Ambulance Service to engage 900 additional staff

The National Ambulance Service (NAS) has received financial clearance from the Ministry of Finance to recruit 900 additional staff in 2020.

The recruitment will help augment the staff strength of the service and facilitate the operationalisation of the One-constituency, One-ambulance policy of the government.

The recruits will be made up of different professionals, such as drivers and paramedics, categorised under basic and advanced service providers.

The Chief Executive Officer (CEO) of NAS, Professor Ahmed Nuhu Zakariah, told the Daily Graphic in Accra on Thursday that the NAS required more hands to revamp emergency services delivery countrywide.

He said as part of efforts to ensure the effective use of the 307 ambulances the government had purchased, ambulance stations would be opened in all the constituencies, with each station requiring a minimum of 15 people for effective operation.

“We are starting with the 900 in 2020 to enable us to use the new ambulances in the short term,” he said.

Prof. Zakariah said the NAS had completed the recruitment of drivers through a public advertisement and an online application system, adding that they were scheduled to begin their one-year training, which includes hands-on practicals, at the Fire Academy from January 14, 2020.

He said the processes to engage the other professionals would begin as soon as possible.

The CEO said new staff who would provide basic services would undergo a one-year training, while the advanced service providers would undergo a two-year training to be facilitated by the National Ambulance Training School.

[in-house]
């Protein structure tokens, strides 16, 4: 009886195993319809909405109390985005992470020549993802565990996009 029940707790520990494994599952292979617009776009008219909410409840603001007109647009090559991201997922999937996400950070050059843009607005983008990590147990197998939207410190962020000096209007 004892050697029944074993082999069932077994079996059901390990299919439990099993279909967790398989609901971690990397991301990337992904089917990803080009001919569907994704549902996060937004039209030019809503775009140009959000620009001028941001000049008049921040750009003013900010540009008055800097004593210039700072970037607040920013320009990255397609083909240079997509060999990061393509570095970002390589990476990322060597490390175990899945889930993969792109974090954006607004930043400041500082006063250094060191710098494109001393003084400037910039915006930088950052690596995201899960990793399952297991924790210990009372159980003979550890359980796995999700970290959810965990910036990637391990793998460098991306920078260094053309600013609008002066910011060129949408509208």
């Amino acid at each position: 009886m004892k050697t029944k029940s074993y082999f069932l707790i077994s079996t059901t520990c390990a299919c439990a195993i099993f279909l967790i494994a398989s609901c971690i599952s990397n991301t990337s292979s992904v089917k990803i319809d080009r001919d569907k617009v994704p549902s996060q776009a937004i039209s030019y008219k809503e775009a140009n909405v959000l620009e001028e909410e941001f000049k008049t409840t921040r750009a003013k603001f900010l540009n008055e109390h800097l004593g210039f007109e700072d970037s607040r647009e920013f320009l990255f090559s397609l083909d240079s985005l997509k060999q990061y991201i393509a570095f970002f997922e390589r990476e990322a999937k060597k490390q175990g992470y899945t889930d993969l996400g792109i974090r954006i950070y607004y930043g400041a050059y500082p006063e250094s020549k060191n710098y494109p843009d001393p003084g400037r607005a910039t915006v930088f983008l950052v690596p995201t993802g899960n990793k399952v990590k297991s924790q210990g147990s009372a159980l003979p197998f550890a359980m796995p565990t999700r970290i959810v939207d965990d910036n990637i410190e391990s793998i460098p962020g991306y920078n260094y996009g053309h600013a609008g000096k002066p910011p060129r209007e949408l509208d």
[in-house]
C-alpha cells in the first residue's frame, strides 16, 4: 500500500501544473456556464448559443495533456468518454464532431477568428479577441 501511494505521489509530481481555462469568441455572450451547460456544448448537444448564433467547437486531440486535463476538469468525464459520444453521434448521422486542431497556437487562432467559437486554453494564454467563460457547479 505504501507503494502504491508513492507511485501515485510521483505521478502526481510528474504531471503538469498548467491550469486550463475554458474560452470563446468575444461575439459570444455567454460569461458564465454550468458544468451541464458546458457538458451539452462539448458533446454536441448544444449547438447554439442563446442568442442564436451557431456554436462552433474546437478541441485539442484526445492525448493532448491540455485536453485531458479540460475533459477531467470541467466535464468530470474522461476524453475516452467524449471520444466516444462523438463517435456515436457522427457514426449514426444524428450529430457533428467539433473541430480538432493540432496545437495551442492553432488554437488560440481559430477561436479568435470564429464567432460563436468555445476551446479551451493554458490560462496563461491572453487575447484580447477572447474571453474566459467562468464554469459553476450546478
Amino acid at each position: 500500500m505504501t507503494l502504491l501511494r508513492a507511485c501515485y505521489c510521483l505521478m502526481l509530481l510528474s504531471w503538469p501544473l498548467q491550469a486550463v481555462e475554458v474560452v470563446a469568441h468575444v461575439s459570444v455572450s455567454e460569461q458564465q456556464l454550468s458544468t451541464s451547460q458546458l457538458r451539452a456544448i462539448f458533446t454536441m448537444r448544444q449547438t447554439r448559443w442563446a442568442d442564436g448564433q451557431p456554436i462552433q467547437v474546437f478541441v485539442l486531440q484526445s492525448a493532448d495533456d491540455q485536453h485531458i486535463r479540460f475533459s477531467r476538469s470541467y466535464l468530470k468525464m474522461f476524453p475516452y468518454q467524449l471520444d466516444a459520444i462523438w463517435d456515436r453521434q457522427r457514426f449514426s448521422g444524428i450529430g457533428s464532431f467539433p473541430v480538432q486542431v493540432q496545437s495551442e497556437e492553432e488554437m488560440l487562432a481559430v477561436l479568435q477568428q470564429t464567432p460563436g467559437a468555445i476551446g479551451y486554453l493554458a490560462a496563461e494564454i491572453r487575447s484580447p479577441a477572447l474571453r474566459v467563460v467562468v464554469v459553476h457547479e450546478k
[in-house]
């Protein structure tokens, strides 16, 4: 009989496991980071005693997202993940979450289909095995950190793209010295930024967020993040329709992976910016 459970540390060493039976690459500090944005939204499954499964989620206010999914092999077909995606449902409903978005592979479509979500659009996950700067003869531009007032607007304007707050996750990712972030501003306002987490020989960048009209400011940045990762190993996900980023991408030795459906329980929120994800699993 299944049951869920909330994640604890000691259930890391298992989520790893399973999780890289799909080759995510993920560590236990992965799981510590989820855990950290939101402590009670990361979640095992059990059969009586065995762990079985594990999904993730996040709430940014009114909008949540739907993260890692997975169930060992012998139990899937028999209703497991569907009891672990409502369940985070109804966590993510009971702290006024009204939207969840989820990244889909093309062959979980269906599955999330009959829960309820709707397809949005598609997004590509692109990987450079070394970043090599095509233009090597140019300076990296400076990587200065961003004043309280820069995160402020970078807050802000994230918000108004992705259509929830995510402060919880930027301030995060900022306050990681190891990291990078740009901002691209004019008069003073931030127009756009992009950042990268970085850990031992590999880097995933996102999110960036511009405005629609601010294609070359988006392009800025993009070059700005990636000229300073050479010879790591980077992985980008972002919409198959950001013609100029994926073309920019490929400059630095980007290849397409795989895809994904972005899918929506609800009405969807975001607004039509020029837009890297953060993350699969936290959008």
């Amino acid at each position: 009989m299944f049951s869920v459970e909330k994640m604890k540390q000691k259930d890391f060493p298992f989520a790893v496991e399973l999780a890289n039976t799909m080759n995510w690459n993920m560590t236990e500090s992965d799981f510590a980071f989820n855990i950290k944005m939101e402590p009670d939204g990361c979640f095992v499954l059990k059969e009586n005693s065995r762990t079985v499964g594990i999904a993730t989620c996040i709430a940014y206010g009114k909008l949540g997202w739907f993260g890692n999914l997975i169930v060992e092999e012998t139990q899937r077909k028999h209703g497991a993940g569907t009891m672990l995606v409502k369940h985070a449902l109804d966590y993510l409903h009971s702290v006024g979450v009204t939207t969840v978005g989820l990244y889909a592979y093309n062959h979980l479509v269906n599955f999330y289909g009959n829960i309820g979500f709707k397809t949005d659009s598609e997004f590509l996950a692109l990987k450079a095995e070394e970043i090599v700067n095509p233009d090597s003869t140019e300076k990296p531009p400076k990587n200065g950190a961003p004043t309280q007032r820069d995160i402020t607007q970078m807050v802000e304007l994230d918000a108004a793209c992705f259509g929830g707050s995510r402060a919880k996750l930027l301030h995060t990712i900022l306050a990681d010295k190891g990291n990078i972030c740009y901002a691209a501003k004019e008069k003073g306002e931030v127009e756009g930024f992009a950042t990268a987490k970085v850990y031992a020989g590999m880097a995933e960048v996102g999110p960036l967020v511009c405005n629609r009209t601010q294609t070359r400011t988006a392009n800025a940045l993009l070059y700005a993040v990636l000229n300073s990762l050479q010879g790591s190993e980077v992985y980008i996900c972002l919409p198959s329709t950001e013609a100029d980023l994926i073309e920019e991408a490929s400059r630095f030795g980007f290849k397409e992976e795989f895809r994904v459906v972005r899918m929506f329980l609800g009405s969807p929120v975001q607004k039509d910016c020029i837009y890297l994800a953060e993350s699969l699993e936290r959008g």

In-service training

Meanwhile, he said, a number of in-service training were currently ongoing for about 2,000 staff of the NAS to enhance their skills and ability to use the new ambulances.

Prof. Zakariah said since last Monday, drivers of the NAS had been having test drives of the ambulances to ascertain their performance and acquaint themselves with the features of the vehicles as part of the capacity-building efforts.

He said a special in-service training, to be facilitated by the manufacturer as part of the ambulance purchase contract, would start next week as part of measures to maintain and operate the fleet efficiently.

The NAS had cited the lack of requisite training and adequate human resource as one of the reasons for its appeal to the President to postpone the distribution of the 211 ambulances from January 6 to January 28, this year.

The CEO of NAS wrote to the Minister of Health to request for the postponement of the distribution of the ambulances, arguing that the lack of requisite training for staff and paramedics on the use of the ambulances and medical equipment was going to affect their effective use and operation.

Turn of events

In 2016, the New Patriotic Party (NPP), as part of its electioneering, promised to provide an ambulance for each constituency to revamp the NAS to improve health delivery.

In December 2018, the President announced that the government would deliver on its promise to procure the ambulances for every constituency in 2019.

The order was placed last year, after which a government delegation, led by the Minister of Special Development Initiatives, Ms Mavis Hawa Koomson, visited Turkey in June to inspect the progress of work on the manufacture of the ambulances.

Towards the end of September 2019, the Ministry of Special Initiatives took delivery of the first batch of 48 new ambulances out of the 307.

The second and third batches were delivered in October and December 2019.

Currently, the government has taken delivery of 211 out of the 307 ambulances and the last batch will be delivered by the close of this month.

At a Presidential media engagement in December last year, the President, Nana Addo Dankwa Akufo-Addo, had assured the public that the ambulances would be distributed on January 6, 2020.

The Ministry of Special Development Initiatives, which is in charge of the project, later announced that it was unlikely the distribution would be done on January 6 because some key prerequisites, such as the embossment of constituency names, the fixing of tracking systems and the preparation of receiving points for a number of the ambulances, had to be completed.

Mr Kelly Brown

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